I Was David Patraeus’ Bitch in the 90s and I Hated Every Second of It
Over the weekend, the media went into a feeding frenzy over the big, juicy, red-meat news that David Petraeus, the former head of the CIA and onetime adored four-star general, had been banging his fawning biographer, Paula Broadwell. If you’ve been following this somewhat-less-than-Shakespearean tragedy, you’ll know by now they were getting it on under his desk—that giant oaken hunk of power that no doubt displayed a miniature American flag and framed photos of his family. When I read about this, I imagined those photos jumping around on top of the desk while the great conqueror of Iraq invaded that obsequious writer babe down below.  
Petraeus is the West Point general who wrote the book, literally, on counter-insurgency. For years, when all was doom and gloom in Iraq, he was America’s top warrior—a flag-saluting, straight-shooting strategic genius who always had time for the media; C-SPAN’s heroic general. Everybody loved this guy—especially the liver-spotted silver heads in Congress. Whenever Petraeus testified in the halls of power, they all showed up to pump his fist and spew superlatives. Someday, they said, Petraeus would be included in the prestigious pantheon of West Point military gods: Grant, MacArthur, Patton, and Eisenhower.
But now that’s all out the window. Now, he’s just another big man who fucked around and got caught. He’s in the process of being disgraced. His friends are turning their backs. At least one reporter who used to belong to King David’s “cult,” Spencer Ackerman, has publicly disowned him. The salacious details about his under-the-desk romps will probably continue to be splashed all over tabloid pages for months like the chief spook’s warm jizz.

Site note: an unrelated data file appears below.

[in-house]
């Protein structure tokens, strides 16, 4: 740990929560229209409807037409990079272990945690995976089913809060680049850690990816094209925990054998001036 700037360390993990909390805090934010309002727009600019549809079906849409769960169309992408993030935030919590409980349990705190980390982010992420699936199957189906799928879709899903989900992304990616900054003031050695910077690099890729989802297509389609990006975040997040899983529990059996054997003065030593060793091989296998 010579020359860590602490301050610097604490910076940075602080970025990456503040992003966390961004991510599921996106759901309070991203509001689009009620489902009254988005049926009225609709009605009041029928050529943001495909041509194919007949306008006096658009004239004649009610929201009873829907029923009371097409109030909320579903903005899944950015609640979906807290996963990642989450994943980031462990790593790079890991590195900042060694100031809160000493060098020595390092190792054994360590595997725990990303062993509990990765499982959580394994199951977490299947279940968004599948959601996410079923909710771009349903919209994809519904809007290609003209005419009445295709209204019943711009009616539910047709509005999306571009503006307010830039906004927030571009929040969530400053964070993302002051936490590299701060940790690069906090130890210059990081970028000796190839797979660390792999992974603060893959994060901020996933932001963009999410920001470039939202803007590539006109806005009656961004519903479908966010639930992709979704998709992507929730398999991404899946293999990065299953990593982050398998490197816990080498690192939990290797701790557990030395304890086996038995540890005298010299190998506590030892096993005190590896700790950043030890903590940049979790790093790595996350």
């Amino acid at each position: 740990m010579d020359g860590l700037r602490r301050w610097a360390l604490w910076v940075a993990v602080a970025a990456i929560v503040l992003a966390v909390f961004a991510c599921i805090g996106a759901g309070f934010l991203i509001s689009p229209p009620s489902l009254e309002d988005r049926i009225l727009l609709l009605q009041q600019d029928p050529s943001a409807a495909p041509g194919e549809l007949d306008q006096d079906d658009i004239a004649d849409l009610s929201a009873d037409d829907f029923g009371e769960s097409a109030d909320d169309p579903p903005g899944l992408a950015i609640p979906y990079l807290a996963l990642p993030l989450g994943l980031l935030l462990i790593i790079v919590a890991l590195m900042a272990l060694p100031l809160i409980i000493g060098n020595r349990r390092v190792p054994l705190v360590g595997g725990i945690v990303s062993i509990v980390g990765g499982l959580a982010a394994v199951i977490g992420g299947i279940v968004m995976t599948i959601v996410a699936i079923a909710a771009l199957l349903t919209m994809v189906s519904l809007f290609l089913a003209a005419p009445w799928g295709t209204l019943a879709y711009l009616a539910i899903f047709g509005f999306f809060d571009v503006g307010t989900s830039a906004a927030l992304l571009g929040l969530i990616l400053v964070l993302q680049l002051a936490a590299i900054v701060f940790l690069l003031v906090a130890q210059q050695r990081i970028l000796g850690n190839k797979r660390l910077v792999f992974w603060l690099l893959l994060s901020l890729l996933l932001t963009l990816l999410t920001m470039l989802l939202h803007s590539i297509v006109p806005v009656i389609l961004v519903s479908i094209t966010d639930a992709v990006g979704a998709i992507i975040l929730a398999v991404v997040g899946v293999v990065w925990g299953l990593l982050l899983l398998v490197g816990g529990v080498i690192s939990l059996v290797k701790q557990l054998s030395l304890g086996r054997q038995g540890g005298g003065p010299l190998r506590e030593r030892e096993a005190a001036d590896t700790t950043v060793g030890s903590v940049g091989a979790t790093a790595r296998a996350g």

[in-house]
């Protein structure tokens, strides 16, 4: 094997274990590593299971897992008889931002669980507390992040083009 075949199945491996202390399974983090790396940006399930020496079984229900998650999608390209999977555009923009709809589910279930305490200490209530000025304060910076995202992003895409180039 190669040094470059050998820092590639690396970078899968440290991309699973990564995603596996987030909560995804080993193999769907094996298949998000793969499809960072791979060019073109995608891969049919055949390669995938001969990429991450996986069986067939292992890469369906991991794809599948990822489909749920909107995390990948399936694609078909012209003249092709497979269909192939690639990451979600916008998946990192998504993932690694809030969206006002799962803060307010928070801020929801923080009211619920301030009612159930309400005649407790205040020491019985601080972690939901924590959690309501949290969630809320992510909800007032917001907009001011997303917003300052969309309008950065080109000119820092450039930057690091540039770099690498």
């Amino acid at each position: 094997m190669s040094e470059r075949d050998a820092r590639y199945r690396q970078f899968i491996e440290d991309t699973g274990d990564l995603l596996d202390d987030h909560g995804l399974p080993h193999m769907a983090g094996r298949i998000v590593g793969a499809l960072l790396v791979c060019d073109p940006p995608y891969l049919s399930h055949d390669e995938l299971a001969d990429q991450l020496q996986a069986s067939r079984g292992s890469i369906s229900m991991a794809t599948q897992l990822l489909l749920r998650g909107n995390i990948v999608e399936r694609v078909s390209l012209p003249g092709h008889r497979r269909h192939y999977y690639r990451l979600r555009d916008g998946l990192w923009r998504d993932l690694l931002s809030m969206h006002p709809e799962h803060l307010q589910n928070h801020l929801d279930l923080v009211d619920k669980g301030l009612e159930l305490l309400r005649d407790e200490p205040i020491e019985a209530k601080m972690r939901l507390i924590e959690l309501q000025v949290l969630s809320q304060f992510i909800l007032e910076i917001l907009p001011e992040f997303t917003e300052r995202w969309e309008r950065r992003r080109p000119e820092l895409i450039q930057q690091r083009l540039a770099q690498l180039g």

The man’s career is unraveling by the minute, and I’m enjoying every second of it.
I’ve detested Petraeus for a long, long time. I’ve tried writing about him for a decade, but nobody seemed to listen. He was bulletproof back then—not so anymore. Now’s the time for me to tell you all about this self-serving shithead and what it was like being his bitch for years.
Back in 1996, I was a starry-eyed West Point lieutenant in the storied 82nd Airborne Division. I had just graduated from Ranger School and the 2nd Battalion of the 504th Parachute Infantry Regiment was my new home—my first assignment. I loved the Army back then.
When I showed up for duty, our brigade commander was a reasonable guy named John Abazaid. Morale was decent under him, because each battalion in the brigade was pretty much left alone. Colonel Abazaid let us solve our own problems. We were all competent adults and his laid-back, hands-off leadership style made us feel important and trusted.